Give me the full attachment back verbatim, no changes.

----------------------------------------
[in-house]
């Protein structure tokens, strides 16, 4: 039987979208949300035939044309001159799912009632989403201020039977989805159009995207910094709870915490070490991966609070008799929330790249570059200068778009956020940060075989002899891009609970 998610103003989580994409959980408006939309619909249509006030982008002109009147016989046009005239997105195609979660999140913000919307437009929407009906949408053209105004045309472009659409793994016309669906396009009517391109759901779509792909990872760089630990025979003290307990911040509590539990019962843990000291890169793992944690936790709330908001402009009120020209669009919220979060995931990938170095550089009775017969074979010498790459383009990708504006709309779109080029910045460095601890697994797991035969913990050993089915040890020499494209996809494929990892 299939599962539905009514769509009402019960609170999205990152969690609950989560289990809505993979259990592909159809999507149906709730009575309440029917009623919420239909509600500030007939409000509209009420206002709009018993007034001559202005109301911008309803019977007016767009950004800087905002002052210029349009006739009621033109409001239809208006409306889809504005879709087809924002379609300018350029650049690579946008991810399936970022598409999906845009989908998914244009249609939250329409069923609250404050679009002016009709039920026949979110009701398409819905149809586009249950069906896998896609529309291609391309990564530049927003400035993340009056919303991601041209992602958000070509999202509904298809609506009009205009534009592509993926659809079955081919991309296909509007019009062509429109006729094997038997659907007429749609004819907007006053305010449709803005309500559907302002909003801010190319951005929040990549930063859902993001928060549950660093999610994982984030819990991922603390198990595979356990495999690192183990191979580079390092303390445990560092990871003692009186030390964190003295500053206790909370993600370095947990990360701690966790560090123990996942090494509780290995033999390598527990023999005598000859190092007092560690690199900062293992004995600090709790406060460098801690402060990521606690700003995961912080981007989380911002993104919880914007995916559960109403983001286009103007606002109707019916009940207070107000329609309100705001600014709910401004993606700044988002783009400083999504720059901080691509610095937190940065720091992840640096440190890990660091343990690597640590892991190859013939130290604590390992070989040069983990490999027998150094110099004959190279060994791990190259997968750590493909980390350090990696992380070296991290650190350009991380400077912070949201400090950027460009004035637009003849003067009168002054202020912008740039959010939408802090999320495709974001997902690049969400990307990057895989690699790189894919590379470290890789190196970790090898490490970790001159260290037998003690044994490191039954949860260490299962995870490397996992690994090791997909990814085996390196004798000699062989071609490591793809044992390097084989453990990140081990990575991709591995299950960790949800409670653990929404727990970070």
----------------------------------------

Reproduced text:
[in-house]
């Protein structure tokens, strides 16, 4: 039987979208949300035939044309001159799912009632989403201020039977989805159009995207910094709870915490070490991966609070008799929330790249570059200068778009956020940060075989002899891009609970 998610103003989580994409959980408006939309619909249509006030982008002109009147016989046009005239997105195609979660999140913000919307437009929407009906949408053209105004045309472009659409793994016309669906396009009517391109759901779509792909990872760089630990025979003290307990911040509590539990019962843990000291890169793992944690936790709330908001402009009120020209669009919220979060995931990938170095550089009775017969074979010498790459383009990708504006709309779109080029910045460095601890697994797991035969913990050993089915040890020499494209996809494929990892 299939599962539905009514769509009402019960609170999205990152969690609950989560289990809505993979259990592909159809999507149906709730009575309440029917009623919420239909509600500030007939409000509209009420206002709009018993007034001559202005109301911008309803019977007016767009950004800087905002002052210029349009006739009621033109409001239809208006409306889809504005879709087809924002379609300018350029650049690579946008991810399936970022598409999906845009989908998914244009249609939250329409069923609250404050679009002016009709039920026949979110009701398409819905149809586009249950069906896998896609529309291609391309990564530049927003400035993340009056919303991601041209992602958000070509999202509904298809609506009009205009534009592509993926659809079955081919991309296909509007019009062509429109006729094997038997659907007429749609004819907007006053305010449709803005309500559907302002909003801010190319951005929040990549930063859902993001928060549950660093999610994982984030819990991922603390198990595979356990495999690192183990191979580079390092303390445990560092990871003692009186030390964190003295500053206790909370993600370095947990990360701690966790560090123990996942090494509780290995033999390598527990023999005598000859190092007092560690690199900062293992004995600090709790406060460098801690402060990521606690700003995961912080981007989380911002993104919880914007995916559960109403983001286009103007606002109707019916009940207070107000329609309100705001600014709910401004993606700044988002783009400083999504720059901080691509610095937190940065720091992840640096440190890990660091343990690597640590892991190859013939130290604590390992070989040069983990490999027998150094110099004959190279060994791990190259997968750590493909980390350090990696992380070296991290650190350009991380400077912070949201400090950027460009004035637009003849003067009168002054202020912008740039959010939408802090999320495709974001997902690049969400990307990057895989690699790189894919590379470290890789190196970790090898490490970790001159260290037998003690044994490191039954949860260490299962995870490397996992690994090791997909990814085996390196004798000699062989071609490591793809044992390097084989453990990140081990990575991709591995299950960790949800409670653990929404727990970070």